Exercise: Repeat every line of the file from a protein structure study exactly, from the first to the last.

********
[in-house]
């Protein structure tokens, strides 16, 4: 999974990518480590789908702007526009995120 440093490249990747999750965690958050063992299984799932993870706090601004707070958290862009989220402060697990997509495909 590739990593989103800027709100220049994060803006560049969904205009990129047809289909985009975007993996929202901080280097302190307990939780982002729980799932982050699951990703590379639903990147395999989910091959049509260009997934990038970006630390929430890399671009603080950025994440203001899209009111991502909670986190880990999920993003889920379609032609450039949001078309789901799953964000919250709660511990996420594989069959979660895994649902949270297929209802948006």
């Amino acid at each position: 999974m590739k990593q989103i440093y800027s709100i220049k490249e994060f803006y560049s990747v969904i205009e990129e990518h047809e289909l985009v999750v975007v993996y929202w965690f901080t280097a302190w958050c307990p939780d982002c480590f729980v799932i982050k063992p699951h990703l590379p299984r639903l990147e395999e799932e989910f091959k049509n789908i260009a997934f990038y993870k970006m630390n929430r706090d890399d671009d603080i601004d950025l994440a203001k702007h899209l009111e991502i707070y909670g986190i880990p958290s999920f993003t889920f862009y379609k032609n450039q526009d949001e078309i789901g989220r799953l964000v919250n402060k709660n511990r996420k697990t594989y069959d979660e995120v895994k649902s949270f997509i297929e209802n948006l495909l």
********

[in-house]
């Protein structure tokens, strides 16, 4: 999974990518480590789908702007526009995120 440093490249990747999750965690958050063992299984799932993870706090601004707070958290862009989220402060697990997509495909 590739990593989103800027709100220049994060803006560049969904205009990129047809289909985009975007993996929202901080280097302190307990939780982002729980799932982050699951990703590379639903990147395999989910091959049509260009997934990038970006630390929430890399671009603080950025994440203001899209009111991502909670986190880990999920993003889920379609032609450039949001078309789901799953964000919250709660511990996420594989069959979660895994649902949270297929209802948006």
């Amino acid at each position: 999974m590739k990593q989103i440093y800027s709100i220049k490249e994060f803006y560049s990747v969904i205009e990129e990518h047809e289909l985009v999750v975007v993996y929202w965690f901080t280097a302190w958050c307990p939780d982002c480590f729980v799932i982050k063992p699951h990703l590379p299984r639903l990147e395999e799932e989910f091959k049509n789908i260009a997934f990038y993870k970006m630390n929430r706090d890399d671009d603080i601004d950025l994440a203001k702007h899209l009111e991502i707070y909670g986190i880990p958290s999920f993003t889920f862009y379609k032609n450039q526009d949001e078309i789901g989220r799953l964000v919250n402060k709660n511990r996420k697990t594989y069959d979660e995120v895994k649902s949270f997509i297929e209802n948006l495909l």